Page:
However, in some cases, polyps in the colon may cause symptoms, such as:

  • stomach pain
  • alterations to bowel movements
  • blood in the feces

A doctor can perform a colonoscopy to identify polyps in the colon. During this procedure, the doctor will observe the large intestine and part of the small intestine through a colonoscope.

The colonoscope, which is effectively a camera on a tube that provides images of the walls of the colon, allows the doctor to see whether there are polyps present. The flatter the sessile polyps are, the harder they are to identify.

The doctor may also carry out a biopsy, which involves taking tissue from the polyps to determine their type and whether they are likely to develop into cancer.

Sessile polyps may not always require treatment. If a doctor identifies them to be harmless, they may decide to leave the polyps but monitor them on a regular basis.

People with a history of polyps have a higher chance of developing more in the future, increasing their risk of developing cancerous polyps. Therefore, a doctor may schedule more frequent checkups with these individuals.

If polyps are cancerous or have the potential to become so, the doctor is likely to recommend removing them. If the polyps are in an accessible position, the doctor may be able to extract them at the time of the colonoscopy using a procedure called a polypectomy.

During a colon polypectomy, the doctor can use different surgical techniques to remove polyps. Some options include cold forceps polypectomy, hot forceps polypectomy, and snare polypectomy.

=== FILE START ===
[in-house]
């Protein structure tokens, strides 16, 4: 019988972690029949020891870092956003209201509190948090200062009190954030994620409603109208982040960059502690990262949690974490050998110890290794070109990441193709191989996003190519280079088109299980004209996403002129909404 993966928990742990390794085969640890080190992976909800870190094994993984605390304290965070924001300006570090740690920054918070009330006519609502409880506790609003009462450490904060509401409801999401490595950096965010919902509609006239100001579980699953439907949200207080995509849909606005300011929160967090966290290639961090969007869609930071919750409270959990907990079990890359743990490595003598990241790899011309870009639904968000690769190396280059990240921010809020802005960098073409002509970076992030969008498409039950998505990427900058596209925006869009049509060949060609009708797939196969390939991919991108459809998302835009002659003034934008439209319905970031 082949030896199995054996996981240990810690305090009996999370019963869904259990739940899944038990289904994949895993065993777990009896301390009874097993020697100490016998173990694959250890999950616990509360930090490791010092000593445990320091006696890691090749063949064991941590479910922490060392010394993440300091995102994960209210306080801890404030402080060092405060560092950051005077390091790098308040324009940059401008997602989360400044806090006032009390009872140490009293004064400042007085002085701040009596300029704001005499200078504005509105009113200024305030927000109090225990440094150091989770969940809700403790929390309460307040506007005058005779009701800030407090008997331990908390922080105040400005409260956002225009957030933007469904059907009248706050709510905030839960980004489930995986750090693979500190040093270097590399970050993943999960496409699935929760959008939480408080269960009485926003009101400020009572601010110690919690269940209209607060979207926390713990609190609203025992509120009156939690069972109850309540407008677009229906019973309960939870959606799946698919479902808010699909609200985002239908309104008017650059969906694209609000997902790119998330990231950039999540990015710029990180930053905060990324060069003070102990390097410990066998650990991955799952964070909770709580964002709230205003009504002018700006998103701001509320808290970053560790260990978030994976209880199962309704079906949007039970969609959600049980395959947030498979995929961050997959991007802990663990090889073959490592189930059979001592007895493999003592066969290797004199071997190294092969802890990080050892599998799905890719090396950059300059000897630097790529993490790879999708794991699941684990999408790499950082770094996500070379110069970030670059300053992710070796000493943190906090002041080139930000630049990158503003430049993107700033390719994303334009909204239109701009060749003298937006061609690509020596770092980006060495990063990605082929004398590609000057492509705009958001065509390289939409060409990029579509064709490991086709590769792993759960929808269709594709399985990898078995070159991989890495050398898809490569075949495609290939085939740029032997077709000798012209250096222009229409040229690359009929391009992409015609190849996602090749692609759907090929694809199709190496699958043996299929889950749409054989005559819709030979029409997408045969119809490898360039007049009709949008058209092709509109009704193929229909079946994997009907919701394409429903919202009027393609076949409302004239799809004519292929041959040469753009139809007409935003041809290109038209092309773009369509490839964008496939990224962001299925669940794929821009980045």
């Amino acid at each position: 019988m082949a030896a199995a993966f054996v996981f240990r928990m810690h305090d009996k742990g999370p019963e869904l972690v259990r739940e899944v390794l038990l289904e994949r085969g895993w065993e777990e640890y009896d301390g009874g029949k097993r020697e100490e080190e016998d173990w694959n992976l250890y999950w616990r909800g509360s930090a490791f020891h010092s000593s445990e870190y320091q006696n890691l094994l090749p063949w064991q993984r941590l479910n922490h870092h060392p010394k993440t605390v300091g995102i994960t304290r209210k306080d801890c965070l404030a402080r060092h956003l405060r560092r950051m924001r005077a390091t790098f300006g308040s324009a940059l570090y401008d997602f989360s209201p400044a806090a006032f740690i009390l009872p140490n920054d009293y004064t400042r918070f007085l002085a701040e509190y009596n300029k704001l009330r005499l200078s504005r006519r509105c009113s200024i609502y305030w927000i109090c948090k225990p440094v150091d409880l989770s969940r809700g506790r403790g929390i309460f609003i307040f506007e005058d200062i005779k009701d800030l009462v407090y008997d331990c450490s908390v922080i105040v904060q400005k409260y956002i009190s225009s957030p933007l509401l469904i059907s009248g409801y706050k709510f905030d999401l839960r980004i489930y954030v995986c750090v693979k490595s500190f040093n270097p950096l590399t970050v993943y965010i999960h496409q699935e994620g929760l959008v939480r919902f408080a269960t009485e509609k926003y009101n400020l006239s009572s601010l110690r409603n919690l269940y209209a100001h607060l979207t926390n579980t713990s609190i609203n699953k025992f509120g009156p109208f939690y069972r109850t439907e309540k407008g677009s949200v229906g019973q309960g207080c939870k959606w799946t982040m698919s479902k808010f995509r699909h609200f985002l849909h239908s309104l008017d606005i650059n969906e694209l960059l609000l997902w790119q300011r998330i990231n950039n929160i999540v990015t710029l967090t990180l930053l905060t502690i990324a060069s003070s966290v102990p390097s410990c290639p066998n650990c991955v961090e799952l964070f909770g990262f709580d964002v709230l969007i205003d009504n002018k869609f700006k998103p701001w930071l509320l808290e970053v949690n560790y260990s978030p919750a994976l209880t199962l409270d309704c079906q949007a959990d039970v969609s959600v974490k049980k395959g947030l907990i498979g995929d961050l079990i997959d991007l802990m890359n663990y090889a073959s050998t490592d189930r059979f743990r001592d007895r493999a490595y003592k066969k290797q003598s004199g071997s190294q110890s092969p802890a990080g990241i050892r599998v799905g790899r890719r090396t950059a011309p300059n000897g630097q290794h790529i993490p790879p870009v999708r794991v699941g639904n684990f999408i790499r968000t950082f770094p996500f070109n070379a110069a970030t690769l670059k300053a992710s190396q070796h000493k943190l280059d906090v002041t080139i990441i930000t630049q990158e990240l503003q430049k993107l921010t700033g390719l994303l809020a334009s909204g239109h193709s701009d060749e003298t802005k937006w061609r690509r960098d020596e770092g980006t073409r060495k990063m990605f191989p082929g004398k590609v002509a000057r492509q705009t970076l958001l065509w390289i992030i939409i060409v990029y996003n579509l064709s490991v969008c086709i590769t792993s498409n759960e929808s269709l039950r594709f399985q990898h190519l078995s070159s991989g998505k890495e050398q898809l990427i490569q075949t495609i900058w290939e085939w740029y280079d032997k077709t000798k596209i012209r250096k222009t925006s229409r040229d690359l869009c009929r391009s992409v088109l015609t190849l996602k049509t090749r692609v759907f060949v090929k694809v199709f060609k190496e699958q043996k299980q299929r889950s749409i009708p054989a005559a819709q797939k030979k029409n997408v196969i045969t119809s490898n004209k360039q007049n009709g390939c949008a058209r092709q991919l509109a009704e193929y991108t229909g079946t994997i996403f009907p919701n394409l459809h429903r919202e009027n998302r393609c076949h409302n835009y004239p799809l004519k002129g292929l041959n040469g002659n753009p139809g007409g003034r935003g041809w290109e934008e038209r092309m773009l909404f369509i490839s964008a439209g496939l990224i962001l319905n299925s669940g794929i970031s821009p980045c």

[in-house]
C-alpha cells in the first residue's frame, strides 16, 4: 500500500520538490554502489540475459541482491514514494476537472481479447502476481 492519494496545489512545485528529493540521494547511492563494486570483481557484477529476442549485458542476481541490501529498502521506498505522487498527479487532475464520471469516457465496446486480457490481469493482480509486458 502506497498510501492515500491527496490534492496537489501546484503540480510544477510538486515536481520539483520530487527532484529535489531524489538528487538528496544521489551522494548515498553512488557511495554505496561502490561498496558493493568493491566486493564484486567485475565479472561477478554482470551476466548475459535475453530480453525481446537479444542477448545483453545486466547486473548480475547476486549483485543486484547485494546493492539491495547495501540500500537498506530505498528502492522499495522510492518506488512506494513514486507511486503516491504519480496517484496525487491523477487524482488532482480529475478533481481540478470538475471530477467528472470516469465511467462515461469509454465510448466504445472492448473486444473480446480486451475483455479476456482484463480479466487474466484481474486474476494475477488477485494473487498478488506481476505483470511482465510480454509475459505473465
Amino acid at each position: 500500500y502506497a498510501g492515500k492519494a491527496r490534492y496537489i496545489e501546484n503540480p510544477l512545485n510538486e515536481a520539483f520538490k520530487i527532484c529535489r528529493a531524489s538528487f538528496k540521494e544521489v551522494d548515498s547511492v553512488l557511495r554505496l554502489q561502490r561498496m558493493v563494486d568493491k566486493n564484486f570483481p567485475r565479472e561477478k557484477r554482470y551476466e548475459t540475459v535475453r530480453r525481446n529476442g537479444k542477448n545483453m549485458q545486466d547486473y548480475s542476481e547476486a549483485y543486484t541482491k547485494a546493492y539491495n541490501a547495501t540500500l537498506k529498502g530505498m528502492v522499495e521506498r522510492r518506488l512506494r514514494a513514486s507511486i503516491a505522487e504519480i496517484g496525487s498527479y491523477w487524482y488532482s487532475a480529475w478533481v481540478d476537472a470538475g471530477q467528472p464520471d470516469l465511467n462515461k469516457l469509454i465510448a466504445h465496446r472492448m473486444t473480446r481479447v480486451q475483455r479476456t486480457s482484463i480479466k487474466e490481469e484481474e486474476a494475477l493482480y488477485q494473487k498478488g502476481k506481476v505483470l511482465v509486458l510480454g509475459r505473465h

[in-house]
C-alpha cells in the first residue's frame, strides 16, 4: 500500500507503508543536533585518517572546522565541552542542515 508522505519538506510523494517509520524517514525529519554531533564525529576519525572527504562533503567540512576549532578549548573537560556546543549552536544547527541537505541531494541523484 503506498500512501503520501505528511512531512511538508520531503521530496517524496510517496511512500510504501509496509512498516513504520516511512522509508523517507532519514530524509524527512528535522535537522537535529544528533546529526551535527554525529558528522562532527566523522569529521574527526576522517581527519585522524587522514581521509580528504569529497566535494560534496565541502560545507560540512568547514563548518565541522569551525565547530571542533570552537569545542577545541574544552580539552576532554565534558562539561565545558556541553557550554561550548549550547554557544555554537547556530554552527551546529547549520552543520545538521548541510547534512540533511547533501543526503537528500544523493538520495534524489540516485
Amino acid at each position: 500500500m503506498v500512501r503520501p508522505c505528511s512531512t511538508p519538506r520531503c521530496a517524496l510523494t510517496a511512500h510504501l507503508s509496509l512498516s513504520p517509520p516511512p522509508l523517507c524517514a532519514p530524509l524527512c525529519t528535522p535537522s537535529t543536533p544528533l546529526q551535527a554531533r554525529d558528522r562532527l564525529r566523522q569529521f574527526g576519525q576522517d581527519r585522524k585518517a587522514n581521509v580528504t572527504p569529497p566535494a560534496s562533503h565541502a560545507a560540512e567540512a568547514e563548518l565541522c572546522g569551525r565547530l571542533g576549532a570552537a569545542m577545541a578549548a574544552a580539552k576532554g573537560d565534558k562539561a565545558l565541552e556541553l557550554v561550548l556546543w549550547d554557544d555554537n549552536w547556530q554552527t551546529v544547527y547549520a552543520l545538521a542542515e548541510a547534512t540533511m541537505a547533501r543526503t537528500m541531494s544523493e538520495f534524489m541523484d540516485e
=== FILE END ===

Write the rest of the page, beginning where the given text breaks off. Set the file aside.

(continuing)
If the polyps are already cancerous by the time of diagnosis and the cancer has spread elsewhere, the person may need to undergo radiation therapy or chemotherapy.

Doctors classify polyps as either neoplastic or non-neoplastic.

Non-neoplastic categories generally cause less concern as they do not have the potential to become cancerous. Conversely, neoplastic variations are important to identify, as they may lead to colorectal cancer.

Sessile serrated polyps are an example of neoplastic polyps. They are one of the most concerning types of polyp because a person can go for years without realizing that they are present. During this time, the unmonitored polyps may develop into cancer.

As polyps often appear without symptoms, it is a good idea to go for regular checkups.

A doctor can check to see whether polyps are present and take a biopsy to determine how likely they are to develop into cancer.

A sessile polyp is a flat or dome shaped mass that extends out from the mucosal layer in hollow organs. These polyps can be neoplastic or non-neoplastic. As neoplastic polyps have the potential to become cancerous, it is important to have a doctor diagnose and remove them, if necessary.

Polyps can develop in different parts of the body, but they most commonly occur in the colon. They are particularly common for individuals over the age of 50 years. As they often do not cause symptoms, it is important to go for regular checkups to maximize the chance of early diagnosis and a good outcome.